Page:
Legal cleverness. Stiglitz failed to consider this fourth possibility, probably because he was an economist and not a tax lawyer. Some tax strategies take advantage of rules that allow taxpayers to avoid tax permanently. For example, a basis calculation formula in the IRC might give an inappropriately high basis, allowing some economic gain to avoid taxation permanently. Similarly, a formula for calculating income inclusion might give an inappropriately small result. Or a transaction might inappropriately qualify for an exclusion, meaning the income will never be included. Those transactions are not postponement because they do not increase taxes in a future year. They do not involve tax arbitrage between taxpayers or rate schedules, as they often involve just one taxpayer and no rate-schedule shifting.


We now consider three former tax minimization strategies. For each, we discuss how Shelter Check, if it had been available, could have been used to prevent the strategy in the first place.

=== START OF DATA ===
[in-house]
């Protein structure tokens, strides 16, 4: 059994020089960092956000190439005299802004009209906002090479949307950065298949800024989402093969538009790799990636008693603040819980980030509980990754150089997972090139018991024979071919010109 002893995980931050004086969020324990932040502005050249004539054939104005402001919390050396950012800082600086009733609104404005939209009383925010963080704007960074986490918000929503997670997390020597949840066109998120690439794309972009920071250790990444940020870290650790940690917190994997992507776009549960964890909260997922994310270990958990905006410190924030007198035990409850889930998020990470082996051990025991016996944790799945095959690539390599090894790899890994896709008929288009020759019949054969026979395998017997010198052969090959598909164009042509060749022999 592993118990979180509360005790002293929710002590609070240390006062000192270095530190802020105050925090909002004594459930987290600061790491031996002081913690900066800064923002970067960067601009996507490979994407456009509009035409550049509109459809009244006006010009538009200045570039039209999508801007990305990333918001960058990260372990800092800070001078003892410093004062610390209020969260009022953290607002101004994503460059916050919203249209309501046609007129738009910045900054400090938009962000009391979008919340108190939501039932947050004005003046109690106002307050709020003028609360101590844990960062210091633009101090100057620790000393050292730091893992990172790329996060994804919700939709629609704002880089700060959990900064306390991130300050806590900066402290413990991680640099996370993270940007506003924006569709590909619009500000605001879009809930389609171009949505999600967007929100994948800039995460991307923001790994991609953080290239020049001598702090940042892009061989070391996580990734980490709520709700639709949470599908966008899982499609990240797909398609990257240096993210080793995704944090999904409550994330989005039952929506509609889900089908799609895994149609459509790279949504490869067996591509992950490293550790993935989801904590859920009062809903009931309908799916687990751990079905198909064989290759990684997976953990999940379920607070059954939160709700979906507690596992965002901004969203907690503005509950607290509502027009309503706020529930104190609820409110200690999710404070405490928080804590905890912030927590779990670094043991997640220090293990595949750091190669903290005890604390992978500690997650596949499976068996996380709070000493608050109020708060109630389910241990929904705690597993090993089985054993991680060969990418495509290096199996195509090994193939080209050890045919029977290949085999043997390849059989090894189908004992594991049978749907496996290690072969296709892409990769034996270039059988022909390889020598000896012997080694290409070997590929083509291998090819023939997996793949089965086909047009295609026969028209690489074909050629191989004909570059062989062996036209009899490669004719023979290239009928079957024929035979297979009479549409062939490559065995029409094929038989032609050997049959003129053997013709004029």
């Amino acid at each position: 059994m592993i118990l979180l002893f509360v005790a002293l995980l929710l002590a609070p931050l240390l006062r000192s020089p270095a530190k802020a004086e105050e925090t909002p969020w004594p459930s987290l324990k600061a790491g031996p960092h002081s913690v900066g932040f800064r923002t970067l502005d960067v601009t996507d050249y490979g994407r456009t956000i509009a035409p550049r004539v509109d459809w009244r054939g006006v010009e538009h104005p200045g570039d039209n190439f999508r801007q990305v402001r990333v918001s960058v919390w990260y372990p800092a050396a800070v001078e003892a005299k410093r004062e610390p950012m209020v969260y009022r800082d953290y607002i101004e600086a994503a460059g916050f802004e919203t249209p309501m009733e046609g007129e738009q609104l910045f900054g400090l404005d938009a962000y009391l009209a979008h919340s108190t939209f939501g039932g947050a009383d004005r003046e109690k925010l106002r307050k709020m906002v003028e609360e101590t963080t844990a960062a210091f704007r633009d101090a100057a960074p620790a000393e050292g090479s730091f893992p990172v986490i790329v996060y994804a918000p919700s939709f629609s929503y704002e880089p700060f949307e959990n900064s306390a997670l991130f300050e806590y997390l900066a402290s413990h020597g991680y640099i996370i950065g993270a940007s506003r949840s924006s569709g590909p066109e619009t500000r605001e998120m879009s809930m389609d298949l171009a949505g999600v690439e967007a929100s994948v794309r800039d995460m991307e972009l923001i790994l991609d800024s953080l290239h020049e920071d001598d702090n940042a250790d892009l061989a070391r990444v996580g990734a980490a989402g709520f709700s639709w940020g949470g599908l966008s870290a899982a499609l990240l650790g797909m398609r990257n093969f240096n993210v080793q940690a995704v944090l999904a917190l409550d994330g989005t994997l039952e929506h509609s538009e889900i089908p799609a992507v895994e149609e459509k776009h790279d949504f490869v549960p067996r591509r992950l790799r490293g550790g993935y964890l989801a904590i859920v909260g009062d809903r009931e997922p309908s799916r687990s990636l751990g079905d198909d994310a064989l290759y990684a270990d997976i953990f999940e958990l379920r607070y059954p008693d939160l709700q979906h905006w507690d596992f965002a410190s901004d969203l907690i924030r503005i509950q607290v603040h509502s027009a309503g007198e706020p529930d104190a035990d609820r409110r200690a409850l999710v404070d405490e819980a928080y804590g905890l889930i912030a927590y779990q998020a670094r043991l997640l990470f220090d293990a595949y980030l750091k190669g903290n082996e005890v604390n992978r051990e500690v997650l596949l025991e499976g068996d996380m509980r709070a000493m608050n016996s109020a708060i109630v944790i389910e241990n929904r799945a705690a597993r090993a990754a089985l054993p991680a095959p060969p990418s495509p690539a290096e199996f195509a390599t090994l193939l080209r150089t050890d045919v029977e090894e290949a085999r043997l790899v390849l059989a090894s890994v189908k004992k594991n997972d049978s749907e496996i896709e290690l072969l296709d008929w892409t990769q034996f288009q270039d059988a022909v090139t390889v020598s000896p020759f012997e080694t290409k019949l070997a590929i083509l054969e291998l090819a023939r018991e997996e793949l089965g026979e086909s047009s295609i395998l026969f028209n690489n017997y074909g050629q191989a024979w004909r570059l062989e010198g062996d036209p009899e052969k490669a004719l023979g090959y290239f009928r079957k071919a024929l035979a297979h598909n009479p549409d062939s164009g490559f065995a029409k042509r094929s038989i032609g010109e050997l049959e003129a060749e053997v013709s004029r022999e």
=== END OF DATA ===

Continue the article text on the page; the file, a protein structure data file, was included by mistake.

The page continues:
Example 1: PwC’s Rev. Rul. 74-503, 1974-2 C.B. 117, repatriation strategy. This transaction is an example of what we called tax minimization via legal cleverness. This transaction was marketed by PwC to some of its clients that were U.S. companies with substantial cash accumulated in foreign subsidiaries, in which the earnings largely avoided U.S. taxation.22 Had the clients ordered the foreign subsidiaries to pay this cash to them as dividends, the clients would have owed substantial U.S. corporate income tax under then-applicable law. If the foreign subsidiaries had instead used the cash to buy stock in the U.S. parent, the client would have had to pay tax because section 956 treats purchases of U.S. property (such as stock in the U.S. parent) as subpart F income. To avoid any tax, PwC devised a strategy taking advantage of part of section 956 and Rev. Rul. 74-503.